In my interview with Dr. Rheamue-Bleue, she identified the cheeses highest in K2 are Gouda and Brie, which contain about 75 mcg per ounce. Hard cheeses are about 30 percent higher in vitamin K2 than soft cheeses. In perusing the nutritional tables myself, I found it interesting that the cheeses highest in vitamin K2 also tend to be the highest in protein and calcium — so the most nutritious overall. Just realize that the values listed for “vitamin K” in common nutritional tables are of limited value because they don’t specify what TYPE of vitamin K they’re measuring. As it turns out, scientists have found high levels of MK-7 in one type of cheese: Edam.11 This is wonderful news for those of you who would much rather sit down to a slice of Edam than a bowl of natto! (Natto, a strongly fermented Japanese soybean product, has the highest MK-7 level of any food.) Earlier, I made my case for selecting raw cheeses from grass-pastured, grass-fed animals. However, cheese contains a bacterially-derived form of K2, so it doesn’t matter if the cheese was made from grass-fed milk or not — the bacteria used to culture the cheese is the same. Grass-fed dairy is important for the other reasons I’ve already discussed — just not specifically for the K2.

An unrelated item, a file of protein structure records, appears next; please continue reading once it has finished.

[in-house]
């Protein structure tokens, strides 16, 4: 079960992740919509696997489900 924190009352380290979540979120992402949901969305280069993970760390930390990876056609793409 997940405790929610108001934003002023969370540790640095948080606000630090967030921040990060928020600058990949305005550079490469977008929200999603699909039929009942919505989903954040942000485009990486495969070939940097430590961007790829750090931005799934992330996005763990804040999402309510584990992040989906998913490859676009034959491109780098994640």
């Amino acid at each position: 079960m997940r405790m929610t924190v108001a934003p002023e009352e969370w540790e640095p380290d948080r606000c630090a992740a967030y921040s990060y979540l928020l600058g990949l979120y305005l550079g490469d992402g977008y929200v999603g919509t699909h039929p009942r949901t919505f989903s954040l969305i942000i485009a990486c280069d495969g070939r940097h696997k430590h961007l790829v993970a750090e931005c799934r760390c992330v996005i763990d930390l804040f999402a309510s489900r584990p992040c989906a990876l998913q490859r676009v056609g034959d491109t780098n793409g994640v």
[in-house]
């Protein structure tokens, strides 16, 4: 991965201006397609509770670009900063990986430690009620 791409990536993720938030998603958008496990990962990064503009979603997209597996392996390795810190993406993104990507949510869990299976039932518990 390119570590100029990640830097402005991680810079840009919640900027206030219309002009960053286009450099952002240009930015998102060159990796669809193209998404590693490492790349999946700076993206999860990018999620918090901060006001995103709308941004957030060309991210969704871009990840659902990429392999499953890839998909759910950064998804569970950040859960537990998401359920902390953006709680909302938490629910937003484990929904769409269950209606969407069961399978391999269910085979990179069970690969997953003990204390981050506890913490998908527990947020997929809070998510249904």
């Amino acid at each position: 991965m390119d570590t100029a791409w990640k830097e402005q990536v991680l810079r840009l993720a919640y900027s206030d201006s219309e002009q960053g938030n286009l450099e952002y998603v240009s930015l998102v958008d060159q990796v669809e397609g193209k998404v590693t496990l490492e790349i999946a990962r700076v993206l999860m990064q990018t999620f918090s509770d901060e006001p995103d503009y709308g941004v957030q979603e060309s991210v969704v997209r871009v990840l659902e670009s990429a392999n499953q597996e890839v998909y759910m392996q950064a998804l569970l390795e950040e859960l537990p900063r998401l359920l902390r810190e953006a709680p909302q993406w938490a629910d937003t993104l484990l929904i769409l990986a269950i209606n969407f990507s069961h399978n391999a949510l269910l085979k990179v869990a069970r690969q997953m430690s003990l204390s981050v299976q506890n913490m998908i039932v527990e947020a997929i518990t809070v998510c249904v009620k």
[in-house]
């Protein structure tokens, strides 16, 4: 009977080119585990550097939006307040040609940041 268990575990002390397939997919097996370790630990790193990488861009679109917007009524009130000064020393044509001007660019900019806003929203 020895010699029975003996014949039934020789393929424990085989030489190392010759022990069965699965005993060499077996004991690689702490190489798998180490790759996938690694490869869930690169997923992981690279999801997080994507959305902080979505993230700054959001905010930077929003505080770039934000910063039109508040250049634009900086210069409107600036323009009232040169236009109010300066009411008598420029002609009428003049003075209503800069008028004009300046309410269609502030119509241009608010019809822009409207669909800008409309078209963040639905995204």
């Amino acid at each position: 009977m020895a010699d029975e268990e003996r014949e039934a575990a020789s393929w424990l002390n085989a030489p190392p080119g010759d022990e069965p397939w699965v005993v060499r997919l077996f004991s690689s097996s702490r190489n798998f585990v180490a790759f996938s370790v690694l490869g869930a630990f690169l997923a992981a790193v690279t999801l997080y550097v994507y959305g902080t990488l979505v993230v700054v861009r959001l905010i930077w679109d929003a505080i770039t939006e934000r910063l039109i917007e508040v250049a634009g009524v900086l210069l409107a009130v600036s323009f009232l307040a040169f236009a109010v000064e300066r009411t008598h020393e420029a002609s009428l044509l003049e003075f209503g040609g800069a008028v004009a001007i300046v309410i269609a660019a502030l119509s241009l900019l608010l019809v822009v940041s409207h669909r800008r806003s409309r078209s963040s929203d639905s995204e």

To summarize then, if you’re going to select cheese with your primary goal being a good source of vitamin K2, the best ones are: Gouda Brie Edam Other cheeses with lesser, but significant, levels of K2: Cheddar, Colby, hard goat cheese, Swiss, and Gruyere.12 Smile and Say Cheese! Cheese lovers rejoice! Don’t be afraid to add healthy high-quality cheese to your diet. Cheese offers a synergistic blend of vitamins, minerals, amino acids and omega-3 fatty acids, including the magic trio of vitamin D3, vitamin K2 and calcium. This nutrient triad is vitally important for reducing your risk of cardiovascular disease and osteoporosis. And don’t be afraid of raw cheese (as long as it comes from a reputable cheesemaker), which beats ordinary cheese in both taste and nutrition. Your best option is cheese made from the milk of pasture-raised cows, sheep and goats, as opposed to feedlot livestock fed grain and soy. Although some cheeses are fairly high in salt, their sodium levels pale in comparison to those in common fast foods, processed foods and popular restaurant entrees that make up a large part of the standard American diet. My top picks are Gouda, Brie, and Edam cheese, but you can’t go wrong with high-quality cheddar, Swiss, Colby, Gruyere, and goat cheese. For an extensive website about cheeses, including a database that’s searchable by name, country of origin, type of milk, and even texture, you might enjoy Cheese.com.